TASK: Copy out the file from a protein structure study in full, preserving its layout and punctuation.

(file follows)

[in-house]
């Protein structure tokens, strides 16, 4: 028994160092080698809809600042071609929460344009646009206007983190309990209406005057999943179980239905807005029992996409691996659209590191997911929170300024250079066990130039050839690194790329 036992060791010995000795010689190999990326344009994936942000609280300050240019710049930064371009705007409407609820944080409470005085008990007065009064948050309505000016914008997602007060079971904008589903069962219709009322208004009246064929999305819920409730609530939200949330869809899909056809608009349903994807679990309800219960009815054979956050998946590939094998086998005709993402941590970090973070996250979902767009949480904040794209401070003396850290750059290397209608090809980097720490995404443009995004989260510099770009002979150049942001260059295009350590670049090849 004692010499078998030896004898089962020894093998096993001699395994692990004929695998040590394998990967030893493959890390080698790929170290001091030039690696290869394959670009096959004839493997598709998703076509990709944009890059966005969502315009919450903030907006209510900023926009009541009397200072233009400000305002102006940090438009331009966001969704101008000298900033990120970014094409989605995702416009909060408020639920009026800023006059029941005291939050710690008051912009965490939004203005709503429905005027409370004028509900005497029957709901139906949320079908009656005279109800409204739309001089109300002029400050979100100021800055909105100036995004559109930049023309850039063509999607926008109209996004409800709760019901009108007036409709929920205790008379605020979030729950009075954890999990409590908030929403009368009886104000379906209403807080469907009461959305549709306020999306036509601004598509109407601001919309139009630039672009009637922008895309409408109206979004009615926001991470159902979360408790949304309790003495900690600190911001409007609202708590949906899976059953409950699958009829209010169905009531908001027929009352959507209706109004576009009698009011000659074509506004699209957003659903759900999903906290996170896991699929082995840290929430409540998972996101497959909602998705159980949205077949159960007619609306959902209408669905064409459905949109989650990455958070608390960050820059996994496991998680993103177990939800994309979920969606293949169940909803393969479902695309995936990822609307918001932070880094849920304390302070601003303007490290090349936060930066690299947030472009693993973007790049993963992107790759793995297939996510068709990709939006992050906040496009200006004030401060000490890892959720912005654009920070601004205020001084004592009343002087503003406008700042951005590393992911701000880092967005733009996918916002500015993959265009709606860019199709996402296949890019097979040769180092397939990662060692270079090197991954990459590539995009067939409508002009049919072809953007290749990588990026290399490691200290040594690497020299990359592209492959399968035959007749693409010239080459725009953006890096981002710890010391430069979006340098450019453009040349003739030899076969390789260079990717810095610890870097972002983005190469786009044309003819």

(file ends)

[in-house]
């Protein structure tokens, strides 16, 4: 028994160092080698809809600042071609929460344009646009206007983190309990209406005057999943179980239905807005029992996409691996659209590191997911929170300024250079066990130039050839690194790329 036992060791010995000795010689190999990326344009994936942000609280300050240019710049930064371009705007409407609820944080409470005085008990007065009064948050309505000016914008997602007060079971904008589903069962219709009322208004009246064929999305819920409730609530939200949330869809899909056809608009349903994807679990309800219960009815054979956050998946590939094998086998005709993402941590970090973070996250979902767009949480904040794209401070003396850290750059290397209608090809980097720490995404443009995004989260510099770009002979150049942001260059295009350590670049090849 004692010499078998030896004898089962020894093998096993001699395994692990004929695998040590394998990967030893493959890390080698790929170290001091030039690696290869394959670009096959004839493997598709998703076509990709944009890059966005969502315009919450903030907006209510900023926009009541009397200072233009400000305002102006940090438009331009966001969704101008000298900033990120970014094409989605995702416009909060408020639920009026800023006059029941005291939050710690008051912009965490939004203005709503429905005027409370004028509900005497029957709901139906949320079908009656005279109800409204739309001089109300002029400050979100100021800055909105100036995004559109930049023309850039063509999607926008109209996004409800709760019901009108007036409709929920205790008379605020979030729950009075954890999990409590908030929403009368009886104000379906209403807080469907009461959305549709306020999306036509601004598509109407601001919309139009630039672009009637922008895309409408109206979004009615926001991470159902979360408790949304309790003495900690600190911001409007609202708590949906899976059953409950699958009829209010169905009531908001027929009352959507209706109004576009009698009011000659074509506004699209957003659903759900999903906290996170896991699929082995840290929430409540998972996101497959909602998705159980949205077949159960007619609306959902209408669905064409459905949109989650990455958070608390960050820059996994496991998680993103177990939800994309979920969606293949169940909803393969479902695309995936990822609307918001932070880094849920304390302070601003303007490290090349936060930066690299947030472009693993973007790049993963992107790759793995297939996510068709990709939006992050906040496009200006004030401060000490890892959720912005654009920070601004205020001084004592009343002087503003406008700042951005590393992911701000880092967005733009996918916002500015993959265009709606860019199709996402296949890019097979040769180092397939990662060692270079090197991954990459590539995009067939409508002009049919072809953007290749990588990026290399490691200290040594690497020299990359592209492959399968035959007749693409010239080459725009953006890096981002710890010391430069979006340098450019453009040349003739030899076969390789260079990717810095610890870097972002983005190469786009044309003819």